" Telerik RadCalendar title and navigation controls"  also useful.  I know it's a calendar with controls.  If this is a site I use often, I probably know how the telerik RadCalendar works, and will know exactly what to do with this thing.

"Navigation", "Navigation header", "Navigation footer", "Banner", "Text Ad" and similar.  Again, I know what this table is for, and that I can skip it if I don't want to navigate.  Sighted users can tell what these are without the text, and the text would be clutter to them.  There are some less good examples ("buttons"), but that still gives me some information.

"Search results".  In this case, something visible would be better.  I'd use an <h1>-<h6>, and probably wouldn't use a table at all.  But, if there is a layout table full of search results, having this hear makes it easier to tell what's going on.

"main content", "main".  We're probably dealing with a layout table here, which is less than ideal.  Sighted users can tell from the layout of the page that this is the main content.  Now non-visual users (including me, looking at this summary of summaries) can too.  Current recommendation is to use a <h1>-<h6> for this, and hide it with CSS, since sighted users will find it unnecessary clutter.  Having this is better than not having it.

"layout table".  This is no longer recommended, but was recommended by a some people to improve accessibility long ago when screen readers didn't know how to deal with tables.  I agree this is not useful, but I don't think it's harmful.  However, this variation is pretty useful, and I saw some other similar ones.
" Layout table: Main table. The first row contains a USDAFS link and a service wide drop-down navigation. The second row and third rows contains the forest name and search engine. Below this are two cells. The left cell contains the site navigation. The right cell contains the content of the page."

Here are some summaries that I think are useful.  Some are even pretty good, if not a perfect match to the recommendations:
" Shows where you are in relation to the home page of the site"
" Overview of additional product characteristics"
" Mp3 Download lyrics - Artists by letter: a..z 0..9"
" Some more (technical) info about this picture"
" Table for professional and validation links and standards of conformance for web page."
" The download table links to the download of the package and a file overview. In addition it gives information about the package size and the installed size."
" This is a table of location information for the nearest beach, airport, railway, highway intersection, ferry port and car necessary"
" This table display a list of bookings for the specified date range. The columns are: Date (only in week or monthly view) Start, End, Event Name, Location, Group"
" This table displays the Organisation's logo and two levels of the site's navigation structure"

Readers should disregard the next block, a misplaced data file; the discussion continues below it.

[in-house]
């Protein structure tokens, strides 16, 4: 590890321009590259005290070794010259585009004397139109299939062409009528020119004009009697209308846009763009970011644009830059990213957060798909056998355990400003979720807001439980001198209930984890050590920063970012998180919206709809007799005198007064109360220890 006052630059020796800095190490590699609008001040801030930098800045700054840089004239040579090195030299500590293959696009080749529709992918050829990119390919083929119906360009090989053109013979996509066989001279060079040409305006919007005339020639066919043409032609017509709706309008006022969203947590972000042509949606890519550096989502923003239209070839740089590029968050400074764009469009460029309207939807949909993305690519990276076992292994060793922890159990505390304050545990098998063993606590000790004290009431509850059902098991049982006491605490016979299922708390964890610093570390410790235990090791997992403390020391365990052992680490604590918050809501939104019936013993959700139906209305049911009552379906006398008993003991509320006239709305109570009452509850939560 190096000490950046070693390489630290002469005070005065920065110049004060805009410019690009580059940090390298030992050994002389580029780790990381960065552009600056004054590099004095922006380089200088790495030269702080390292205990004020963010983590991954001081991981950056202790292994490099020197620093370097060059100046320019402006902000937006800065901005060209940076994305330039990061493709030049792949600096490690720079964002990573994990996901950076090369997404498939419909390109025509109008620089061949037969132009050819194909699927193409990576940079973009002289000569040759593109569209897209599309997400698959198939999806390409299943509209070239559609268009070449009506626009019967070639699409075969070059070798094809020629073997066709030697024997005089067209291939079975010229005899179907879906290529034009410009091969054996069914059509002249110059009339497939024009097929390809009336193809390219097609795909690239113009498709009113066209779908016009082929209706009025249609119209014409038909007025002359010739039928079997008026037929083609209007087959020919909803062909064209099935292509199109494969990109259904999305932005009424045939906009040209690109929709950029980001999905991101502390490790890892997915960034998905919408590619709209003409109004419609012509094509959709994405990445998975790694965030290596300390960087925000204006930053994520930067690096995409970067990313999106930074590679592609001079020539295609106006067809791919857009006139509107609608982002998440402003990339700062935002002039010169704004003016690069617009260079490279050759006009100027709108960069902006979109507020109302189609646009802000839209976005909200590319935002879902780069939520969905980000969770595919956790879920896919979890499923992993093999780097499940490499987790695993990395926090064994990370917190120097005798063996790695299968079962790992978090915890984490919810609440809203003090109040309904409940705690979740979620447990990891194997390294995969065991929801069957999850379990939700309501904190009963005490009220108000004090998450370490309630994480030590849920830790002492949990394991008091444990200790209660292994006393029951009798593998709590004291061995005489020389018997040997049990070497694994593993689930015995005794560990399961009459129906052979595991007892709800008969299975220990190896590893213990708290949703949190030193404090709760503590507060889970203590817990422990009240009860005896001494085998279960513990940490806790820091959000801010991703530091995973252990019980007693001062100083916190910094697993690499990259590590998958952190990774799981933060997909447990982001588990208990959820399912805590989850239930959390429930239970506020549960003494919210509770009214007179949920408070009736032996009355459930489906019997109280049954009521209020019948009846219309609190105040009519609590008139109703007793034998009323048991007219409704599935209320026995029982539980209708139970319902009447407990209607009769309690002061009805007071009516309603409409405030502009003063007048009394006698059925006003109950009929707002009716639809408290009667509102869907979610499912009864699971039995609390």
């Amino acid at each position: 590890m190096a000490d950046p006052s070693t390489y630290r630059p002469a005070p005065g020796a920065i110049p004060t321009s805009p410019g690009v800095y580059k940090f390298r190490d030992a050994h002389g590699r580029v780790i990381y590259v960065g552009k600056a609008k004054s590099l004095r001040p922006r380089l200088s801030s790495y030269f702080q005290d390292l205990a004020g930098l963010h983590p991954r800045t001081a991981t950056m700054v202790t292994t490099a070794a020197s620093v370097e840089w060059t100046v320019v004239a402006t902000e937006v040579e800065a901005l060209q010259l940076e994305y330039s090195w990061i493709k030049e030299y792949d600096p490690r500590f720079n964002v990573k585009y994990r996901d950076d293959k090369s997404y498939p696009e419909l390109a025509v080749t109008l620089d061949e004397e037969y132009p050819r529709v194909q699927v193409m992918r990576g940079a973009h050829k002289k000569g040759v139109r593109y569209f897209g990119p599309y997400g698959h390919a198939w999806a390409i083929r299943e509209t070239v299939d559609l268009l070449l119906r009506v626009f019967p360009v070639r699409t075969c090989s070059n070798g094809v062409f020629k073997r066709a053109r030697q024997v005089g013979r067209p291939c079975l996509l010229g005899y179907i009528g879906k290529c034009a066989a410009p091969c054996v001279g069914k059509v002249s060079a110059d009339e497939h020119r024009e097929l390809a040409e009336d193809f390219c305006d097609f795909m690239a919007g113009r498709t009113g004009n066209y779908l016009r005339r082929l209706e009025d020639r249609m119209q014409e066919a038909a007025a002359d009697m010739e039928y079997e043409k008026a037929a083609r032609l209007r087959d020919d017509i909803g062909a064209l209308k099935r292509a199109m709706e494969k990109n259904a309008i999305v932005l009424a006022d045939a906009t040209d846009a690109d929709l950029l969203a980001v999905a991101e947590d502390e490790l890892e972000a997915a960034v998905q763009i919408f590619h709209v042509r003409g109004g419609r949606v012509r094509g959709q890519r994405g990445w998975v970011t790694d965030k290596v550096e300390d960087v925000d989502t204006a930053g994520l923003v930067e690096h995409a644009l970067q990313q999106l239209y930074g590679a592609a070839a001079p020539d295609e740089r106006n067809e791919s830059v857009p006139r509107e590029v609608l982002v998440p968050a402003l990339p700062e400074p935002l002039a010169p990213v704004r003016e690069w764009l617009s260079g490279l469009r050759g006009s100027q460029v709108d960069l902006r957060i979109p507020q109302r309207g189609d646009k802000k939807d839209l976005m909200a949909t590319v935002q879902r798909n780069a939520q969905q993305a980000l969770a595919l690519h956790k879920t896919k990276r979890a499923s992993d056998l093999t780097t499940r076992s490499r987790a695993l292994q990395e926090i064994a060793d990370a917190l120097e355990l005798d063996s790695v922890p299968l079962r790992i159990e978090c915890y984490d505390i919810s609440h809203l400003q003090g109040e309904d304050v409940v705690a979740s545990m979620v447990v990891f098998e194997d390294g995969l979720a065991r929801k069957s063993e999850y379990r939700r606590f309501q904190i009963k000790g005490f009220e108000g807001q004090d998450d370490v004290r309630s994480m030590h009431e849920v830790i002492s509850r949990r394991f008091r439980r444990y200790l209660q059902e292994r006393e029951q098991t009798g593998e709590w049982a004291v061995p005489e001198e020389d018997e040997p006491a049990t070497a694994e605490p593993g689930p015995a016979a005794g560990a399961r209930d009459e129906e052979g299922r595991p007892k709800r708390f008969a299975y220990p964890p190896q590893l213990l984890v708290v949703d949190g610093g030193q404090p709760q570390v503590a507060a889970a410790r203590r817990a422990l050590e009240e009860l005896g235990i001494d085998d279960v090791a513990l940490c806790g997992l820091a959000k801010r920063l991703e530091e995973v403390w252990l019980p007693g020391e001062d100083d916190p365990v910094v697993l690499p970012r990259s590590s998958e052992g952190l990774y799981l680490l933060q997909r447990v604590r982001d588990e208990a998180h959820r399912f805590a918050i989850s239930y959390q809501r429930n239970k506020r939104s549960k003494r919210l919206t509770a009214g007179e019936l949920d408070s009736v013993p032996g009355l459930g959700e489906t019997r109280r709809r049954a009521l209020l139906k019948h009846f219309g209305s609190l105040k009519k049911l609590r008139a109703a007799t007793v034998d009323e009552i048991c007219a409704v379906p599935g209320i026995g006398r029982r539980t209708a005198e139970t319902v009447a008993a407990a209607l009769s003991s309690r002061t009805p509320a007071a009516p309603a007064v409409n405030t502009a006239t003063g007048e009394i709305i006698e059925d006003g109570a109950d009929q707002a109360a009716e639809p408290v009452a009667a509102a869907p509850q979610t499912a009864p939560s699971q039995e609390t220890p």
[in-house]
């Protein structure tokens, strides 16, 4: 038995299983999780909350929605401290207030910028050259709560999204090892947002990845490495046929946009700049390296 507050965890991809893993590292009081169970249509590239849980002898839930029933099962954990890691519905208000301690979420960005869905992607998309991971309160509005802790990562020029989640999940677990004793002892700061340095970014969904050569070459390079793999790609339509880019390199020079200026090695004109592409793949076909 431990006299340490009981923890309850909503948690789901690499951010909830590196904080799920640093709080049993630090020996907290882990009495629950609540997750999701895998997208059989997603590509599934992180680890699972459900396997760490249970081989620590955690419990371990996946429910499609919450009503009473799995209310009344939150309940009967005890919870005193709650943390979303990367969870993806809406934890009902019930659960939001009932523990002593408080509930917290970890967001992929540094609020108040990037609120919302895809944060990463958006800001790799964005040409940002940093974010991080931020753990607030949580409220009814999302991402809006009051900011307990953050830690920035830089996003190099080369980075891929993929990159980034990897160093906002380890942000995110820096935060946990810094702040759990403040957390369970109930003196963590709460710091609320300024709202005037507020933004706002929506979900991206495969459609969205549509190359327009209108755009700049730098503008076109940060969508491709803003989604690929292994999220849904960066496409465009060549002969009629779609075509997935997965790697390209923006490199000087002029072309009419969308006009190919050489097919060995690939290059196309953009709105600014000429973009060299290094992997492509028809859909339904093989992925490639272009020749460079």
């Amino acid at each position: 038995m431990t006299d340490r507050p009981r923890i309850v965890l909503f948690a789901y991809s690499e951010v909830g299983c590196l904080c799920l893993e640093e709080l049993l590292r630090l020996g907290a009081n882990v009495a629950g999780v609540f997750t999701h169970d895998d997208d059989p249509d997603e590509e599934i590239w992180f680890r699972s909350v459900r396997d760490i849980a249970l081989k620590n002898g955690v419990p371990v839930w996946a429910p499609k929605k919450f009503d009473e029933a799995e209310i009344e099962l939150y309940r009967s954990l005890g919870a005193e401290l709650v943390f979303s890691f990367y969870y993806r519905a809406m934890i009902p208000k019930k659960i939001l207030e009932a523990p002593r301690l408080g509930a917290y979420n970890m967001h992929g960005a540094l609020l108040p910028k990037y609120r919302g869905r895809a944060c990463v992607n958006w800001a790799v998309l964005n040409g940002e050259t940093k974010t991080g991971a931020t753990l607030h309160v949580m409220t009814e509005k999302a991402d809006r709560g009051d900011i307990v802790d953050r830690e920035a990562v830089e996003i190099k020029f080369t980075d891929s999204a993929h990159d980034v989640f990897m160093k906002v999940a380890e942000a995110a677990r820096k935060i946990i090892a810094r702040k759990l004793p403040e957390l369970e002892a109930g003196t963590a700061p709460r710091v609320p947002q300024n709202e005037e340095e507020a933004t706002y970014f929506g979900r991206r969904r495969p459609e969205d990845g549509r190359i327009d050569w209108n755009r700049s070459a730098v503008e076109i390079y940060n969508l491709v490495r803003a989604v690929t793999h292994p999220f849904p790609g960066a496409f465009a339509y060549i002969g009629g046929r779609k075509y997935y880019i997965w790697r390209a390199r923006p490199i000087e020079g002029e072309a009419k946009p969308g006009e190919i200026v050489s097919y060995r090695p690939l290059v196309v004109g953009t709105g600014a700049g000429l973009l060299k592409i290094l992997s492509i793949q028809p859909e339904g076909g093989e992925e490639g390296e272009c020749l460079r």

Some of these would be ok in a caption, but most aren't really needed by sighted users, and adding  text before them could mess up the design of the page.

> I *have* frequently seen poorly written or inappropriate summary
> content, and of summary content that failed to summarize the structure
> of the table, as the NBA Tape Recording manual suggests.  I think that
> is largely due to the fact that this use wasn't really described in HTML
> 4, and that the layman's definition of the word 'summary' would not
> include structural data. This proposal attempts to address those issues,
> which, in my experience, are more prevalent.

I'm certainly happy to add more text to the spec talking about how to
expose table descriptions and being more detailed in terms of what
information would actually be useful. The spec right now has several
examples showing how such text could be exposed, but says very little
about how it should be written. Do you have any proposed text for
addressing this particular part of the issue? If so, I encourage you to
file a bug for that too, since I would be more than happy to add such
I'll add that to my next draft.

While I object to us (the task force) putting forward a recommendation to
the working group that suggests that we allow summary="" as defined in
HTML4, I think many of the other aspects of the draft proposal are quite
reasonable, and I think we should put these through the normal process
instead of bundling them all in as one recommendation.

I'm fine with that once we get to the editing phase.  I'd like to keep discussing them together while we're still working on engineering.
Ian Hickson               U+1047E                )\._.,--....,'``.    fL
http://ln.hixie.ch/       U+263A                /,   _.. \   _\  ;`._ ,.
Things that are impossible just take longer.   `._.-(,_..'--(,_..'`-.;.'
Received on Wednesday, 9 December 2009 23:36:06 UTC